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Give that building a laser! (Dan Nguyen)

Future Buildings Could Use Lasers to Fight Off Lightning

Shooting a laser beam in the path of lightning could help divert it from the building

smithsonian.com

When you’re a gigantic skyscraper, you have to worry about getting hit by lightning. When the storm starts, people take shelter inside you, and you’re expected to just stand there stoically and take the hits. But now, researchers have an idea of how skyscrapers could defend themselves—they could use lasers to fend off lightning.

According to scientists, shooting a laser beam in the path of lightning could help divert it from the building. Michael Keller at Txchnologist explains:

University of Arizona and University of Central Florida optical scientists say such beams of high-energy focused light can strip electrons from molecules in the air. This ionizes the molecules and leaves behind a plasma channel, which a lightning strike would see as a path of least resistance. This would attract the lightning and provide a route that it would follow down into the ground.

Now, one does not simply shoot a laser beam at a lightning bolt. There are still some big obstacles before this kind of system could work. First, any time you fire a high intensity laser beam into the atmosphere, it loses power in a few inches, as the water droplets suspended in air diffuse the beam. To fix that, researchers are experimenting with casing the high intensity beam in a low intensity beam that can extend much farther. The researchers detailed this process in a recent paper in Nature Photonics, and in that experiment they were able to take a beam that normally faded in just ten inches, and use the case to extend it to seven feet.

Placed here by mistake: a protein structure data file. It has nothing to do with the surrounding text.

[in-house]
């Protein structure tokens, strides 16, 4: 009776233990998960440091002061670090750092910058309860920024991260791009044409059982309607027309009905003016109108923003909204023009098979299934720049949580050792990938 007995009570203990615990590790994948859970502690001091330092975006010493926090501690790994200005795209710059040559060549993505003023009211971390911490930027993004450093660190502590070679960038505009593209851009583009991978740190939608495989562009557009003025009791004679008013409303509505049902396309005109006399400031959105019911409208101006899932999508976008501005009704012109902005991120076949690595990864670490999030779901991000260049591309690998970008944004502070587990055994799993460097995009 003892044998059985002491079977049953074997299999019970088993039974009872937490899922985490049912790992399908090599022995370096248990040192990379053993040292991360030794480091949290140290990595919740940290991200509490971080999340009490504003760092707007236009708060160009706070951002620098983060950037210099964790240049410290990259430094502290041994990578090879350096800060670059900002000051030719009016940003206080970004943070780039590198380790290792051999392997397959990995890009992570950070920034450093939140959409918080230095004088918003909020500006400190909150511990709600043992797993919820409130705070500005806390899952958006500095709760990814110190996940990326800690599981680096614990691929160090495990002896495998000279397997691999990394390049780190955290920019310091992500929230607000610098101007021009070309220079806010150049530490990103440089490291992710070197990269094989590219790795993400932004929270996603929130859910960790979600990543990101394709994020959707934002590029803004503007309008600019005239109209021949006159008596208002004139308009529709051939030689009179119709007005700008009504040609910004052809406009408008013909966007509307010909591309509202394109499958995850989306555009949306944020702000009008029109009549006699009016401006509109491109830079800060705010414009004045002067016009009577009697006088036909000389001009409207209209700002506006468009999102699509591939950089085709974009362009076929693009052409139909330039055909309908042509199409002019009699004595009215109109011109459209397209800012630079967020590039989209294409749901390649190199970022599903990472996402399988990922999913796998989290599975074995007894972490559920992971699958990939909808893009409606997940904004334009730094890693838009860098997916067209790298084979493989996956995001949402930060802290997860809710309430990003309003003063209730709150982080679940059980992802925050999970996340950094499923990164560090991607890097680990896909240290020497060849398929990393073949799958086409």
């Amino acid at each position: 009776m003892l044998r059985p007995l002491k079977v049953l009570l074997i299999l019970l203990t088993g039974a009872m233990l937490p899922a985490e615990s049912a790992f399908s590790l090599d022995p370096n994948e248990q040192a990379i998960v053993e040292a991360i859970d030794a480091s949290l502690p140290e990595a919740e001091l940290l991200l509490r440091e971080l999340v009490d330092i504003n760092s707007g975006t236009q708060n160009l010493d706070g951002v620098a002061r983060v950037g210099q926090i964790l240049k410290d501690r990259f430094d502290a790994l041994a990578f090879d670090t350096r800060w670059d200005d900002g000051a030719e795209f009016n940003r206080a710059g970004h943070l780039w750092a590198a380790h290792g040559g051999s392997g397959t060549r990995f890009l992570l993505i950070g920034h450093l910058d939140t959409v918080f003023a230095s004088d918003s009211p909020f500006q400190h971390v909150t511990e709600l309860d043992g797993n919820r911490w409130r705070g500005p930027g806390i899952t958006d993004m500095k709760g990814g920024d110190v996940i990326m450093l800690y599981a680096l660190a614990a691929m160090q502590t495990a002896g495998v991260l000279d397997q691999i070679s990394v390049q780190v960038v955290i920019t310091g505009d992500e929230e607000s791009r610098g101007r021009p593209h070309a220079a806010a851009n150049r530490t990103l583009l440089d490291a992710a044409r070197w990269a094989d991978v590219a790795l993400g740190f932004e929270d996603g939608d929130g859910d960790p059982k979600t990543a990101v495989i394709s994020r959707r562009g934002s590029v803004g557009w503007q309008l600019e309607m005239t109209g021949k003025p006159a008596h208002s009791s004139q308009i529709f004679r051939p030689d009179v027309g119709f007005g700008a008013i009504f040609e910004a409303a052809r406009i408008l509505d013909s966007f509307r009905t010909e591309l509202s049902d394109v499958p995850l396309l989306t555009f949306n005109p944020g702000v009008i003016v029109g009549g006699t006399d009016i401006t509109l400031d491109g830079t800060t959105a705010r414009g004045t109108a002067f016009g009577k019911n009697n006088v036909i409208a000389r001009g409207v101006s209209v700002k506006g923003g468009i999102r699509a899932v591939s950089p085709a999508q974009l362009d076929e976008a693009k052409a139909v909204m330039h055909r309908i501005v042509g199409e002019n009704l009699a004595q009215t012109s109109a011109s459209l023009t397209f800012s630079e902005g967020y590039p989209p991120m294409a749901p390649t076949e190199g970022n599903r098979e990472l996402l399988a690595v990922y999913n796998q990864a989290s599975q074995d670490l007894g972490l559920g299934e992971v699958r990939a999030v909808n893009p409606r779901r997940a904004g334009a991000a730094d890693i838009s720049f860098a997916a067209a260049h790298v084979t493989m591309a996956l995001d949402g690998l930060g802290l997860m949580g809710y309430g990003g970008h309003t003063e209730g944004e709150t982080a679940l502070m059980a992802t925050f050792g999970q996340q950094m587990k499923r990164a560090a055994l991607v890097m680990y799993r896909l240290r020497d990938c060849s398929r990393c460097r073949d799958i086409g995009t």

The lightning defense idea started with (shocker) a Department of Defense project that looked into way to shoot high-powered laser beams into the atmosphere for...a variety of reasons. 

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About Rose Eveleth
Rose Eveleth

Rose Eveleth is a writer for Smart News and a producer/designer/ science writer/ animator based in Brooklyn. Her work has appeared in the New York Times, Scientific American, Story Collider, TED-Ed and OnEarth.

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